Nonverbal gender differences: examining gestures of university-educated Mandarin Chinese speakers

Ping Yang

Research output: Contribution to journalArticlepeer-review

8 Citations (Scopus)

Abstract

This article attempts to describe gender-specific gestures typically employed by university-educated Mandarin Chinese speakers in talk-in-interaction. Careful and repeated examination of audio-video data collected from real conversational settings shows that females prefer using hand-shielding-mouth gestures when laughing broadly and hand clapping when excited with joy, while males take to chin-up when indicating a target and index-finger pointing when directing recipients' attention. However, this does not rule out the situation in which females may also use fingers pointing to imply "blame" or "criticism." Understanding of such gesture differences between males and females in Mandarin-Chinese interaction will help prospective other language speakers to interact more effectively with Mandarin speakers in the intercultural context.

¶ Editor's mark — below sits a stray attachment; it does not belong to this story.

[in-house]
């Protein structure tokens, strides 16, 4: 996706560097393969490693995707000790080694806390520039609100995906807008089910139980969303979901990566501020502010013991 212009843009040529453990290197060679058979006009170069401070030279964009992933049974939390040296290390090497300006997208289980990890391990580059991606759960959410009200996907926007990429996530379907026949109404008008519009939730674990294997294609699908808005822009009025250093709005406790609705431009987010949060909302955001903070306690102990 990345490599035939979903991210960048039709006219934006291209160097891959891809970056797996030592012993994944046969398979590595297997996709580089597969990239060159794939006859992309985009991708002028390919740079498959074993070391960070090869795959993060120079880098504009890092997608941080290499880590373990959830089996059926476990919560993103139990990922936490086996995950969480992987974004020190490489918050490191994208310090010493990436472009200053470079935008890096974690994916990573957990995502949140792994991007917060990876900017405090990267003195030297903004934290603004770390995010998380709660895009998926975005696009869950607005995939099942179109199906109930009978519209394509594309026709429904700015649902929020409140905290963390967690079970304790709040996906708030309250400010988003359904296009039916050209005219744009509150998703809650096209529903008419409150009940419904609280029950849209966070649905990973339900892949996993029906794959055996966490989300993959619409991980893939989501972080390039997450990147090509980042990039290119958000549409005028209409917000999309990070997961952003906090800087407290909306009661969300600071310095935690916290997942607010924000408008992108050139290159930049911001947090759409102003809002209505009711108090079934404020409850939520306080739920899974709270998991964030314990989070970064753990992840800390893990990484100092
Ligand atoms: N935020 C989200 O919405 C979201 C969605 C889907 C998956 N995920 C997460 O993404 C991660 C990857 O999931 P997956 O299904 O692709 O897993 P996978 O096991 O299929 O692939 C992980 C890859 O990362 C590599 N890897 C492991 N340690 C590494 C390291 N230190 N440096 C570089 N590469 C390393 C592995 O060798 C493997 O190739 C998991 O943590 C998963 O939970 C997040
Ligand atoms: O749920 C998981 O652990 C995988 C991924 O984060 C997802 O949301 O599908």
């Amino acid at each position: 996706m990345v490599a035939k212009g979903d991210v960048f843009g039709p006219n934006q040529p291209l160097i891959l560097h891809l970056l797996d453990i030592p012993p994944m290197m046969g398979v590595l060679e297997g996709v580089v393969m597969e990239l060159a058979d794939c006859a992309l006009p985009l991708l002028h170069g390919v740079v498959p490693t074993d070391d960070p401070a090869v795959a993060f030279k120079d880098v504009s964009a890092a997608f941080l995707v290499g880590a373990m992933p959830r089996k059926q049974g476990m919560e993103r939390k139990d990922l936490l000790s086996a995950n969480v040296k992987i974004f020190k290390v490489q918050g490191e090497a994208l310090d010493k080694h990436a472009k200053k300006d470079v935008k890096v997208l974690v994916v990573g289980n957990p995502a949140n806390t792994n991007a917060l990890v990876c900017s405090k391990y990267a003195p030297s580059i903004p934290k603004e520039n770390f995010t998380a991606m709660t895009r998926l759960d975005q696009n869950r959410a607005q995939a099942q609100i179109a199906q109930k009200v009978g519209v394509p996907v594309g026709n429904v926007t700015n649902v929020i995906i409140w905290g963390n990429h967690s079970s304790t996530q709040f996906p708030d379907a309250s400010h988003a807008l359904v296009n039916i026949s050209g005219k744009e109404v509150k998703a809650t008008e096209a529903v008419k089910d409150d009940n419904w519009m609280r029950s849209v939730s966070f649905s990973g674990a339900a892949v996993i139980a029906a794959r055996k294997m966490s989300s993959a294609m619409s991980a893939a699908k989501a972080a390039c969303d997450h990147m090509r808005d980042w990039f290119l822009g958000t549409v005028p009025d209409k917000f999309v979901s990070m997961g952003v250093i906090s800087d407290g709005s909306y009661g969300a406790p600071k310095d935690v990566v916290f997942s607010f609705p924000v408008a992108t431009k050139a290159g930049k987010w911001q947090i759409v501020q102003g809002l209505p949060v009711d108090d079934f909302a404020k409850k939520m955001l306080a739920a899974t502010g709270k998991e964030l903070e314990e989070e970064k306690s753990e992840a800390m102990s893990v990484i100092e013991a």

Original languageEnglish
Pages (from-to)333-357
Number of pages25
JournalText and Talk
Volume30
Issue number3
DOIs
Publication statusPublished - 2010

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